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The new FIGC boss caused uproar with his allegedly racist comments about African players in recent weeks but he was voted into power ahead of Demetrio Albertini on Monday

Former Italian football association (FIGC) chief Franco Carraro has leapt to the defence of newly-elected president Carlo Tavecchio, claiming the 71-year-old the "best possible option" despite being branded a racist in recent weeks.

Tavecchio beat off competition from Demetrio Albertini to land the position but his appointment has caused quite a stir, given he recently intimated while criticising the influx of foreing players that many African players had merely been "eating bananas" before being signed by Serie A clubs.

However, Carraro, who is not immune to controversy himself after being forced to given up the FIGC presidency in 2006 over his alleged involvement in the Calciopoli scandal, claimed that Tavecchio is the best man for the job.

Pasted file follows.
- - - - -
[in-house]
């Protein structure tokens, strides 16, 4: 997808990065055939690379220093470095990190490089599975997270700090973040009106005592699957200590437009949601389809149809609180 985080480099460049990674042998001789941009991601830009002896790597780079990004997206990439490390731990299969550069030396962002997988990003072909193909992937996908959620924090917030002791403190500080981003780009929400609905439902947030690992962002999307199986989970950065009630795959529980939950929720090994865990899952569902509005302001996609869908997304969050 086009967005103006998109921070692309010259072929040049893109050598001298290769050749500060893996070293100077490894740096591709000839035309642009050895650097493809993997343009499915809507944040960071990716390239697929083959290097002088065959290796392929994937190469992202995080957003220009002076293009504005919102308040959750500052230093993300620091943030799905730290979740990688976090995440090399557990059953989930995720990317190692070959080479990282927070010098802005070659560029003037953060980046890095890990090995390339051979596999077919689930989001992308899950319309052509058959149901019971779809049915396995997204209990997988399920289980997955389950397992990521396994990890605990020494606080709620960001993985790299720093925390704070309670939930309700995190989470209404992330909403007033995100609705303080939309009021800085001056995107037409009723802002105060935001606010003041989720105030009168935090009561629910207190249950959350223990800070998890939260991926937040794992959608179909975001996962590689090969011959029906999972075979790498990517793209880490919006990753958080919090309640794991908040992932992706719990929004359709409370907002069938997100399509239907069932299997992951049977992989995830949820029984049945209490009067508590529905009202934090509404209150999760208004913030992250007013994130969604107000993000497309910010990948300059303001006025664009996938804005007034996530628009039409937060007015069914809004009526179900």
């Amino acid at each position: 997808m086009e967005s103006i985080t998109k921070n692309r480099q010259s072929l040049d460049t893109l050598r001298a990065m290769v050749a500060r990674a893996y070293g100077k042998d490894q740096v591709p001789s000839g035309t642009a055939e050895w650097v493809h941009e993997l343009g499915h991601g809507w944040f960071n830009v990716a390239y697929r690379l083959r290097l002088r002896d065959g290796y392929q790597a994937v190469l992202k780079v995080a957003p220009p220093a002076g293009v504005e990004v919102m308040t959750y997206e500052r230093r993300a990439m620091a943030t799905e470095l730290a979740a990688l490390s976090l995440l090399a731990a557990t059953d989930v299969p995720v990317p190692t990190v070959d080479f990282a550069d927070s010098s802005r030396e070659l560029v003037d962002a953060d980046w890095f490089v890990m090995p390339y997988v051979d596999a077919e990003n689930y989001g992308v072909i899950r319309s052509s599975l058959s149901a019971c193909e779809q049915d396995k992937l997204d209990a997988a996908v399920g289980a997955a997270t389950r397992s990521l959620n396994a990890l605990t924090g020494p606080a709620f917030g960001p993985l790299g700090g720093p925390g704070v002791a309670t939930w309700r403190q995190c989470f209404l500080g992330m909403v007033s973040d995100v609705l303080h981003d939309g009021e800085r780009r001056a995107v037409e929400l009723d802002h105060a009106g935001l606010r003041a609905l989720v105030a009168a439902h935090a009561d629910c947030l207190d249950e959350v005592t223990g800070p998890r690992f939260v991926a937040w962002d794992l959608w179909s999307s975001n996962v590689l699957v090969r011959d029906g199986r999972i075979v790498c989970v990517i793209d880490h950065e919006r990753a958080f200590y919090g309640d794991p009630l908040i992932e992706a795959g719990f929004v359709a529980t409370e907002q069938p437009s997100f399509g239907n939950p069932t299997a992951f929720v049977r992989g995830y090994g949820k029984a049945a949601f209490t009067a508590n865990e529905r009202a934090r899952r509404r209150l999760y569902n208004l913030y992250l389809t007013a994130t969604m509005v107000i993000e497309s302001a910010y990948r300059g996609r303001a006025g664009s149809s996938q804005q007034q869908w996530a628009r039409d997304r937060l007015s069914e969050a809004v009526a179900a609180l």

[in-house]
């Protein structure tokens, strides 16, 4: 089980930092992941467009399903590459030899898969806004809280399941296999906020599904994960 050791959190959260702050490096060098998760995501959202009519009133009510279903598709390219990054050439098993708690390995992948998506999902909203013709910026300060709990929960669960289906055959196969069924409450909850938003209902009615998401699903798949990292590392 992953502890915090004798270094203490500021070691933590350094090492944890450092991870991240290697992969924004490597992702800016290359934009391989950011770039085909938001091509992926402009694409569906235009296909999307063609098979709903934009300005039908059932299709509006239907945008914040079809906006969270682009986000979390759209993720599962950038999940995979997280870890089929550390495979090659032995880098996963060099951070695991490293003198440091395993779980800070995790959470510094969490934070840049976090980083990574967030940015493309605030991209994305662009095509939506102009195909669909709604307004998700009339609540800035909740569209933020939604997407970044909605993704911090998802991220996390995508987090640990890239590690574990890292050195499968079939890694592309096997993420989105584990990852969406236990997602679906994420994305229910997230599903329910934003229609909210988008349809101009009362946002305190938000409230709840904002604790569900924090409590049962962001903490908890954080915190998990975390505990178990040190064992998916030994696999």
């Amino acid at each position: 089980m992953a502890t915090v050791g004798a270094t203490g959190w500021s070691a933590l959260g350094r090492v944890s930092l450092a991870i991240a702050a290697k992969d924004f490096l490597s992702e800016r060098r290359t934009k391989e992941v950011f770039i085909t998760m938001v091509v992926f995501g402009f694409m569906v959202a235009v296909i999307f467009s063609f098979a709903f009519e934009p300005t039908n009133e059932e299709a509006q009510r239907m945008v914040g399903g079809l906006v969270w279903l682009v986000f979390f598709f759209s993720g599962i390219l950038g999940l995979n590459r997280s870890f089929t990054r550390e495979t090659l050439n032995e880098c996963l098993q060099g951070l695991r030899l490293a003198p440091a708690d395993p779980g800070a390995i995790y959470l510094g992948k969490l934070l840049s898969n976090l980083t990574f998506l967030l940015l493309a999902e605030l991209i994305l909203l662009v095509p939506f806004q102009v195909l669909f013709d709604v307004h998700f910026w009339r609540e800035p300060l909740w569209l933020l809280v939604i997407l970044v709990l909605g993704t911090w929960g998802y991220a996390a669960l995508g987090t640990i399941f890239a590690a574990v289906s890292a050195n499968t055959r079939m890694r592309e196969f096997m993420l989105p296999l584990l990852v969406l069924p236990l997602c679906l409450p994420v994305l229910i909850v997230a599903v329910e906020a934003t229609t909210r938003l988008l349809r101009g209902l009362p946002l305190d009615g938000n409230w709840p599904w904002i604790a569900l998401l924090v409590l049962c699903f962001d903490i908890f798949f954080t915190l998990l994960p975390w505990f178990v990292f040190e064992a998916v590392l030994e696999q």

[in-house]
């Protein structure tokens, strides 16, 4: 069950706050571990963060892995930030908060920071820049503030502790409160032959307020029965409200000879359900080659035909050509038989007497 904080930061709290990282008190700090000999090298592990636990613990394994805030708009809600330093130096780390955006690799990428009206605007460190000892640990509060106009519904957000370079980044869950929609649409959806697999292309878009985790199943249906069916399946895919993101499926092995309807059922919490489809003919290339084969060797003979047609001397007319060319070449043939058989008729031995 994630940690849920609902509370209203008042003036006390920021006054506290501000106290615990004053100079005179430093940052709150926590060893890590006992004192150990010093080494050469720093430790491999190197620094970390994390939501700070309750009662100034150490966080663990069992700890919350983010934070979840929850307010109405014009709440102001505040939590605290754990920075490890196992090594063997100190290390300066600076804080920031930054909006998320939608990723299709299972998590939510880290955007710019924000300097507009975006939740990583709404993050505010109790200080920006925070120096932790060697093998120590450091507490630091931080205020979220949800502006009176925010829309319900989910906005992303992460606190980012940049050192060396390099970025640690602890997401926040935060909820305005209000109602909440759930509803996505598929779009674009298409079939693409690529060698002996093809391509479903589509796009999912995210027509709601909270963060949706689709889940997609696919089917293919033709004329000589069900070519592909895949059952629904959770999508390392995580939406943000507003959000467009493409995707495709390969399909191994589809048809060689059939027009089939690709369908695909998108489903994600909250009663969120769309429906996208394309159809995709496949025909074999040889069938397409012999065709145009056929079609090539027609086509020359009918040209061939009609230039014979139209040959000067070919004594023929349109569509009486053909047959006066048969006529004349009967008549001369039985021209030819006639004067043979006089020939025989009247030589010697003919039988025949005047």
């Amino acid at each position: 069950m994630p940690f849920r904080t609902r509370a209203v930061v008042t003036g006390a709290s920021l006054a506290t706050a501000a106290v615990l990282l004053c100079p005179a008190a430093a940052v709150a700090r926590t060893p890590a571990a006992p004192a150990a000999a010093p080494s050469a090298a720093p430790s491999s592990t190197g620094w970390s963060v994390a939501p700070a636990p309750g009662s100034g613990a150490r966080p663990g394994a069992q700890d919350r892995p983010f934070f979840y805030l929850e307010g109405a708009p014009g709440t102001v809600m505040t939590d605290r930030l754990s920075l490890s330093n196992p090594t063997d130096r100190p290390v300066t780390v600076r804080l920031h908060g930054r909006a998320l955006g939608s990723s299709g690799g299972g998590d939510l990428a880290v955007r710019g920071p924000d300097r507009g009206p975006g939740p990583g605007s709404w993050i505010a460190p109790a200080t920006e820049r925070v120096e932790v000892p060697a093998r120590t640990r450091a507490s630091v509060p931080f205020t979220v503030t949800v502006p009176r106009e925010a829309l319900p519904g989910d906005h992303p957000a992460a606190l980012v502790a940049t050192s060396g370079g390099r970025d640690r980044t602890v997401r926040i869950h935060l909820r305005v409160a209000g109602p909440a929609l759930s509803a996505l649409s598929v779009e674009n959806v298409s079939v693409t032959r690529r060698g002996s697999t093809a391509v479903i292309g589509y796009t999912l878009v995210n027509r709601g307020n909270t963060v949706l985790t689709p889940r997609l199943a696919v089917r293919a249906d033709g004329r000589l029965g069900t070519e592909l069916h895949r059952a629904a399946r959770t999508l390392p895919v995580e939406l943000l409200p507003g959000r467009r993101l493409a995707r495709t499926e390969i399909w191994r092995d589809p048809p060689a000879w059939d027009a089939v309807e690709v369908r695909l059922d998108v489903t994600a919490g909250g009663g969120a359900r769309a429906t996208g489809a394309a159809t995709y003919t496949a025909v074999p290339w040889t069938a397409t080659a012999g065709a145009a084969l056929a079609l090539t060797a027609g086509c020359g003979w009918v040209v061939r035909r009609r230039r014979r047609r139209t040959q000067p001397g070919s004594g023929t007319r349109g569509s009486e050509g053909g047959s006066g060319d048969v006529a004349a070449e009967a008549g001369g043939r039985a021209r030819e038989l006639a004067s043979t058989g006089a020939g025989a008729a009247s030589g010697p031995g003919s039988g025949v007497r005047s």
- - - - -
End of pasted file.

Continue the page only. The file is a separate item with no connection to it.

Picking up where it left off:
"He is not the ideal president for Italian football," Carraro told Il Fatto Quotidiano. "I do not deny that his shortcomings are obvious; he does not speak well, of course, yet he is the man of this moment and the best possible option.

"And fellow candidate Demetrio Albertini? He made an incredible speech on medals and merit, but I wonder where has he been for the past eight years?

"Was it perhaps another Albertini who drove out Claudio Gentile from the Italy Under-21 team, and winner of an Olympic bronze medal, to appoint his friend Pierluigi Casiraghi."